after many months on Mars, the Curiosity rover reveals its major discovery which could change the space field research. Actually, the space rover has revealed the evidence of an ancient lake with water that could plausibly be described as drinkable. This validates the first analyses performed and published few months ago: the first scoop of soil analysed by the analytic suite in the belly of martian rover reveals that fine materials on the surface of the planet contain several percent water by weight.
This discovery might emphasize the probability of an ancient life on the red planet; “If we put microbes from Earth and put them in this lake on Mars, would they survive? Would they survive and thrive? And the answer is yes,” said John Grotzinger, a Caltech planetary geologist who is the chief scientist of the Curiosity rover mission.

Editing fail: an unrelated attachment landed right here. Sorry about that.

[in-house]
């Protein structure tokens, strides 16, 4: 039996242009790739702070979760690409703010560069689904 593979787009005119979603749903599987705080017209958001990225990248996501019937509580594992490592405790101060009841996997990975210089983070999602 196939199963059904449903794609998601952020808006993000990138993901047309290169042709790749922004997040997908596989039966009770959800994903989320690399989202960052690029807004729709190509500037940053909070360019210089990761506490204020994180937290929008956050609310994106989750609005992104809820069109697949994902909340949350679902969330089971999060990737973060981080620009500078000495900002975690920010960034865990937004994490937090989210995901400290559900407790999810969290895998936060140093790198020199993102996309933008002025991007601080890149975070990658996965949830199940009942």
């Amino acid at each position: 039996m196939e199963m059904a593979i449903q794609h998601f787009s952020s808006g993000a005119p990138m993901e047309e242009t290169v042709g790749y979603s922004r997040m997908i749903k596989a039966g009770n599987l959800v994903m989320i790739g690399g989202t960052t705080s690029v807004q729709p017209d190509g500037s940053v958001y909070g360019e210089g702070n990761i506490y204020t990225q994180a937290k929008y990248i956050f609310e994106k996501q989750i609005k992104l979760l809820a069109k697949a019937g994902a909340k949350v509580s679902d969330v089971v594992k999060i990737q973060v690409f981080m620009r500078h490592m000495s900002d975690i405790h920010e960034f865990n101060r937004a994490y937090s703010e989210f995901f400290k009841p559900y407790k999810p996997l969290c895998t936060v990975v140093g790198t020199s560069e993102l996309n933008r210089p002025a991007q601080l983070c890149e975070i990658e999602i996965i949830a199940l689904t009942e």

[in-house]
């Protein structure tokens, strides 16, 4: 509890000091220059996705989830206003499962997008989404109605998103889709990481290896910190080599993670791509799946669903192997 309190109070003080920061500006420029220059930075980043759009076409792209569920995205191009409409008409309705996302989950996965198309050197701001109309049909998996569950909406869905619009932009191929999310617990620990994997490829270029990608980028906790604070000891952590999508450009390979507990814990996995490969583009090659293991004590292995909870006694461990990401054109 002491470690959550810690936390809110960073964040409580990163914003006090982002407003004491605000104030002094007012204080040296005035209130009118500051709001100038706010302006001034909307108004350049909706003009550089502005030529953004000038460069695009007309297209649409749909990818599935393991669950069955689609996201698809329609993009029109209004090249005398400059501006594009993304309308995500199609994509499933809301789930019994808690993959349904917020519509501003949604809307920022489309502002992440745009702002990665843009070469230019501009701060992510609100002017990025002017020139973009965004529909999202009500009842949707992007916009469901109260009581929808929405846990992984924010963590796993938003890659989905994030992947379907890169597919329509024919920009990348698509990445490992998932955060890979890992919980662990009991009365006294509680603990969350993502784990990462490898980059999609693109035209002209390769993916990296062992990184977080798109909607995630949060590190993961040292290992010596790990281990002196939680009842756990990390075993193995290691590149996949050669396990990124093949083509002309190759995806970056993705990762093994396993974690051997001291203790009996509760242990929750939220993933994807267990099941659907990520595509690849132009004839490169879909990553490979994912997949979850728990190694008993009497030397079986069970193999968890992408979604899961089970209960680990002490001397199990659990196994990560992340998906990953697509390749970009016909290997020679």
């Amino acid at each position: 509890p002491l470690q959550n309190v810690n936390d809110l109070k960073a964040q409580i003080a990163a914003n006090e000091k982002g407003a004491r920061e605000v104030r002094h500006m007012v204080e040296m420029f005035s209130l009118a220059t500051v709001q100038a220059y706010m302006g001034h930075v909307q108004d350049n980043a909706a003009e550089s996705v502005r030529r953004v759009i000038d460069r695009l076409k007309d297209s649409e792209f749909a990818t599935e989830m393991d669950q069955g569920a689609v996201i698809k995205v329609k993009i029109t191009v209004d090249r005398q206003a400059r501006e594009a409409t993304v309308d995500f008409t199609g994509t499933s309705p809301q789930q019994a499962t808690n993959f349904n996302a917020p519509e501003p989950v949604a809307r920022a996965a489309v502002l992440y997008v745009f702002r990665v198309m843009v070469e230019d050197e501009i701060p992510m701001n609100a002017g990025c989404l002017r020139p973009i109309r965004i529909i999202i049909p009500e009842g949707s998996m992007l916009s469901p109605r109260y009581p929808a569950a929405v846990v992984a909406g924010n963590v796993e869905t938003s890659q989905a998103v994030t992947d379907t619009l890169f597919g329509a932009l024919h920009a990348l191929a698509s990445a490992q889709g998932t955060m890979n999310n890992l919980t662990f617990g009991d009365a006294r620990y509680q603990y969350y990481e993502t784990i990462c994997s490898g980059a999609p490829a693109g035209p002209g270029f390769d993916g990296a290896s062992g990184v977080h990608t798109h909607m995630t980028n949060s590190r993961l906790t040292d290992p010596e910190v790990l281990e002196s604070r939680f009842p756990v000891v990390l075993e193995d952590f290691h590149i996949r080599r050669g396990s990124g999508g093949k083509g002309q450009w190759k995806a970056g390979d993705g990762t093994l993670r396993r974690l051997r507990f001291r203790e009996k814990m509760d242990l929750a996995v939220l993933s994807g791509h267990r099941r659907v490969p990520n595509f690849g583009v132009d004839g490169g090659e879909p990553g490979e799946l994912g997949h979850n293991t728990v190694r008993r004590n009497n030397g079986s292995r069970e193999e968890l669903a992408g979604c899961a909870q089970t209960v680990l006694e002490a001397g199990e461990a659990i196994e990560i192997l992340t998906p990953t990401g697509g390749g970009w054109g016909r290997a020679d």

As described in the science paper, "A Habitable Fluvio-Lacustrine Environment at Yellowknife Bay, Gale Crater, Mars", the aqueous environment found on the red planet was characterized by neutral pH, low salinity, and variable redox states of both iron and sulfur species. C, H, O, S, N, and P were measured directly as key biogenic elements, and by inference P is assumed to have been available. These results highlight the biological viability of fluvial-lacustrine environments in the post-Noachian history of Mars.